(1)  Consular officers and local health authorities should provide a U.S. citizen who is HIV positive or is living with AIDS, like a U.S. citizen with any other medical condition, with all available and appropriate assistance.

(2)  They, their partners, friends, and family members should be treated with dignity and respect.

(3)  Handle these cases with the utmost care, attention, sensitivity, and discretion.

NOTE: The CDC Revised List of Quarantinable Communicable Diseases, Executive Order 13375 does not include HIV or AIDS.  It is not appropriate to routinely report cases of U.S. citizens who you learn are HIV positive or suffering from AIDS to local authorities. 


(CT:CON-911;   04-30-2021)

a. The Privacy Act's "health or safety" condition of disclosure (see 7 FAM 066) is relevant to cases concerning virulent, infectious diseases.  Circumstances affecting the health or safety of an individual must be compelling and of imminent urgency before health information about such an individual can be released without that person's expressed written consent; i.e., having obtained a Privacy Act Waiver (PAW) from this individual. The Department considers infection with or exposure to serious quarantinable communicable diseases, as defined and enumerated by the CDC, to meet this standard in many instances.  Therefore, information regarding the infection of a U.S. citizen / national with or exposure to such a disease generally may be released:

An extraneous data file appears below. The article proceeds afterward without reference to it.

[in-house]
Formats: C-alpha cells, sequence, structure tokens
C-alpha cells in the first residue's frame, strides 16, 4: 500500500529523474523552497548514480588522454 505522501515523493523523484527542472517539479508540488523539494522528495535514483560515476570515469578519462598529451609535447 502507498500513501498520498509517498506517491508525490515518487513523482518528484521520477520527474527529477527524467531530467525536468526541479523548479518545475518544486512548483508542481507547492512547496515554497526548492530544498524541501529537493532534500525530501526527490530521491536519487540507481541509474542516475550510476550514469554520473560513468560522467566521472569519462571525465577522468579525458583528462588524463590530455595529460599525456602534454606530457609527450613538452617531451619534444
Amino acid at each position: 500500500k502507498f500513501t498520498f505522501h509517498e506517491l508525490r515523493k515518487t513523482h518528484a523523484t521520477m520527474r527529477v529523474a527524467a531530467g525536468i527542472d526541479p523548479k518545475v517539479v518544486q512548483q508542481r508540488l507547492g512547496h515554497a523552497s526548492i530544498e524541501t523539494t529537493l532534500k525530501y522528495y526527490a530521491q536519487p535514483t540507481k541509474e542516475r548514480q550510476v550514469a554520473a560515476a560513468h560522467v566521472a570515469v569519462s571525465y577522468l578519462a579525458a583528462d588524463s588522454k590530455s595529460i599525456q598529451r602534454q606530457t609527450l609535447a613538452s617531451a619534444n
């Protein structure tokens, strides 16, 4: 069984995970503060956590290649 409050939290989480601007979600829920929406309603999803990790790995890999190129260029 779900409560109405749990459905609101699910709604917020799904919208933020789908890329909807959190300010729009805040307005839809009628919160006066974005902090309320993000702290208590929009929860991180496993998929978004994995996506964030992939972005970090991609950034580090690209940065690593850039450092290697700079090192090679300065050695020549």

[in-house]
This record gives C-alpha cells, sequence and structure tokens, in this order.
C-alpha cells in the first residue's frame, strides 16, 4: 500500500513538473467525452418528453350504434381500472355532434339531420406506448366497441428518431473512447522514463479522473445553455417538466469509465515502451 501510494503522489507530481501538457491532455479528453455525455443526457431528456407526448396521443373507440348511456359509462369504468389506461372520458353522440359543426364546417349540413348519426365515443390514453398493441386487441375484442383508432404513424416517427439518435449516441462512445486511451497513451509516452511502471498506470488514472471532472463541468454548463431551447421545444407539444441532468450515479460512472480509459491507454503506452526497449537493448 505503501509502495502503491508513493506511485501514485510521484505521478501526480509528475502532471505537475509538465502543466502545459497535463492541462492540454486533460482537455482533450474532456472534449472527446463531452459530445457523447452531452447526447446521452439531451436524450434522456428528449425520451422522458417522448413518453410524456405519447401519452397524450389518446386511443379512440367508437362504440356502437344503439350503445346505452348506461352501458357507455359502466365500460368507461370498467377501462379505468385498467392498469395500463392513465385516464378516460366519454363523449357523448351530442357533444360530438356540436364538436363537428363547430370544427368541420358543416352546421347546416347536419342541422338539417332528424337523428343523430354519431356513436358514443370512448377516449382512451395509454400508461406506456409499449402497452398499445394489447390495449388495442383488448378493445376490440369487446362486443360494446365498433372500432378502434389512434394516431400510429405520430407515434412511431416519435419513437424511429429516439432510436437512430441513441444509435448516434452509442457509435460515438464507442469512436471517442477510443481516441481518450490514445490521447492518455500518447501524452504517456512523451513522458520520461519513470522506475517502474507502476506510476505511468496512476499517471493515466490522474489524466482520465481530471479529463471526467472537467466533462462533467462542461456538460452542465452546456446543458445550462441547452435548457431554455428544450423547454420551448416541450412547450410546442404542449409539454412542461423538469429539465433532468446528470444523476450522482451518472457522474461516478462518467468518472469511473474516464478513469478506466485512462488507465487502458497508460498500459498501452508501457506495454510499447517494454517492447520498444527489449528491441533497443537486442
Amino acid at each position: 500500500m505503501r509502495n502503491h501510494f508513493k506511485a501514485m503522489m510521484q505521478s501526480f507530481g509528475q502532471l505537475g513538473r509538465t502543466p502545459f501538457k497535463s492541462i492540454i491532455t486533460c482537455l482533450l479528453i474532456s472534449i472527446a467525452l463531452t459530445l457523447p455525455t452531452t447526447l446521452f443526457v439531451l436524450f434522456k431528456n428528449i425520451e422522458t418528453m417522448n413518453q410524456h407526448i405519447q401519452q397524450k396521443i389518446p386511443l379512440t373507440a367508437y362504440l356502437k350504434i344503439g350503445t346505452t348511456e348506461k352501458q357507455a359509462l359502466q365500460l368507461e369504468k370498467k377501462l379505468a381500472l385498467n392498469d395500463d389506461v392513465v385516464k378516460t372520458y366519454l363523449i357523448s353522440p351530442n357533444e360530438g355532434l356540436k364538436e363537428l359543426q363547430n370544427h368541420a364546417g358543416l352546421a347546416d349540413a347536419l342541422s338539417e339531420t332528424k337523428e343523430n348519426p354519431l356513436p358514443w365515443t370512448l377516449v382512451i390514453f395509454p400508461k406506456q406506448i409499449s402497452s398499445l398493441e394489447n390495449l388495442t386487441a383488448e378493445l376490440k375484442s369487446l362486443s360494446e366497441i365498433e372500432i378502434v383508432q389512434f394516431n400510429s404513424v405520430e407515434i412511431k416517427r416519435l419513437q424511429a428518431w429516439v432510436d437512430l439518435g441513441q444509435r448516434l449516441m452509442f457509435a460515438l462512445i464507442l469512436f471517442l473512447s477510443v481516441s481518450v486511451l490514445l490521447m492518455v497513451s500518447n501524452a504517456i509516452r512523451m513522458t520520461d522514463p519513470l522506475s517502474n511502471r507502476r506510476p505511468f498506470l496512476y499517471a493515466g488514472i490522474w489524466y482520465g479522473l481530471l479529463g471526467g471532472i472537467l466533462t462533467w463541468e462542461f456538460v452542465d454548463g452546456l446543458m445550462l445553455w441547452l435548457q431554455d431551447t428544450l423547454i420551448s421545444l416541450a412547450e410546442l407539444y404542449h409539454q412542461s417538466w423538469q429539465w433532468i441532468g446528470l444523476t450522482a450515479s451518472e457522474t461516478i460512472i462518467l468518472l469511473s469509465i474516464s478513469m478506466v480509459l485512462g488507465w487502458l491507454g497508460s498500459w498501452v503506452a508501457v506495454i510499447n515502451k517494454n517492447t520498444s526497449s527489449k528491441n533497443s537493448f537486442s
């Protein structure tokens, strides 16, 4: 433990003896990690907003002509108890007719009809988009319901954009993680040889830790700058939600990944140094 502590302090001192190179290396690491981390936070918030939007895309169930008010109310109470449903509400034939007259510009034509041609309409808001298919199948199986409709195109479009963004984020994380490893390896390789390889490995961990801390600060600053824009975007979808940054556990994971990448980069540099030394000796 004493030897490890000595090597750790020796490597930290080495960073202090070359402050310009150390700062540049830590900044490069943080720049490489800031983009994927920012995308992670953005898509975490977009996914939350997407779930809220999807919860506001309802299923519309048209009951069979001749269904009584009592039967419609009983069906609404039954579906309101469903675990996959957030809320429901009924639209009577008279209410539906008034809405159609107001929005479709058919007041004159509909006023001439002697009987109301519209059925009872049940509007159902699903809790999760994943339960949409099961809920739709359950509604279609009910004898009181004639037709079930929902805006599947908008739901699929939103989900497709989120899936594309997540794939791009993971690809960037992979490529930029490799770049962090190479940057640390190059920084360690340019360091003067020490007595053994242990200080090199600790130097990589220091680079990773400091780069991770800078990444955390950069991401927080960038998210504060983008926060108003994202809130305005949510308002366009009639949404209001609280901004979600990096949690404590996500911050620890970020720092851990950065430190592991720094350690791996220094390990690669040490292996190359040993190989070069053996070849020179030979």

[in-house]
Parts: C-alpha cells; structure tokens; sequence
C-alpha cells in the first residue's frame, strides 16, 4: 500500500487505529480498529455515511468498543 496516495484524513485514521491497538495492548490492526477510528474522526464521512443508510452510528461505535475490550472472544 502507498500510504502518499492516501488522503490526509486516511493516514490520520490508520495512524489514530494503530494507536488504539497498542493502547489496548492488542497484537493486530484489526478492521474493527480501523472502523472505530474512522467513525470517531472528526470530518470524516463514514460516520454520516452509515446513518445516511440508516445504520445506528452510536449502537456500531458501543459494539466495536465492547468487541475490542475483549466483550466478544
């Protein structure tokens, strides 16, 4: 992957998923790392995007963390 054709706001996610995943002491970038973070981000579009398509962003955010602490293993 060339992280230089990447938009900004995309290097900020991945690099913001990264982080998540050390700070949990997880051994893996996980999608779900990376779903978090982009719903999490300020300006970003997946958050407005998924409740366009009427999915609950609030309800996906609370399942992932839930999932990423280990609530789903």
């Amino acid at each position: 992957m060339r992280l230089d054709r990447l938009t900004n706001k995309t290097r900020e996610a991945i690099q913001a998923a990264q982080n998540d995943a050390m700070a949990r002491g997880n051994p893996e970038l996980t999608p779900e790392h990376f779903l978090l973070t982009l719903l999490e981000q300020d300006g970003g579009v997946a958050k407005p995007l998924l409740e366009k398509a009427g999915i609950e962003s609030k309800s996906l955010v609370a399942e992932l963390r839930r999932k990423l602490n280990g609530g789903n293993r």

(1)  To a person (family members, doctors, hospital officials, local health authorities, etc.) who can reasonably be expected to care for or assist the U.S. citizen; and

(2)  To protect third parties.  Infectious disease-related information may be given both to host country and U.S. authorities charged with safeguarding the "health or safety" of the public at large, and to airlines, cruise ship lines, etc. who have a responsibility for the safe transit of their passengers.

b. You may release information about the U.S. citizen’s illness as provided in 7 FAM 336 paragraph a (1) even if the U.S. citizen/national has recovered or is on his/her way to recovery, or has merely been exposed to a serious communicable disease, i.e., without yet displaying symptoms, provided such release is in the safety and security interests of the individual or other travelers.  Privacy Act questions may be directed to L/CA.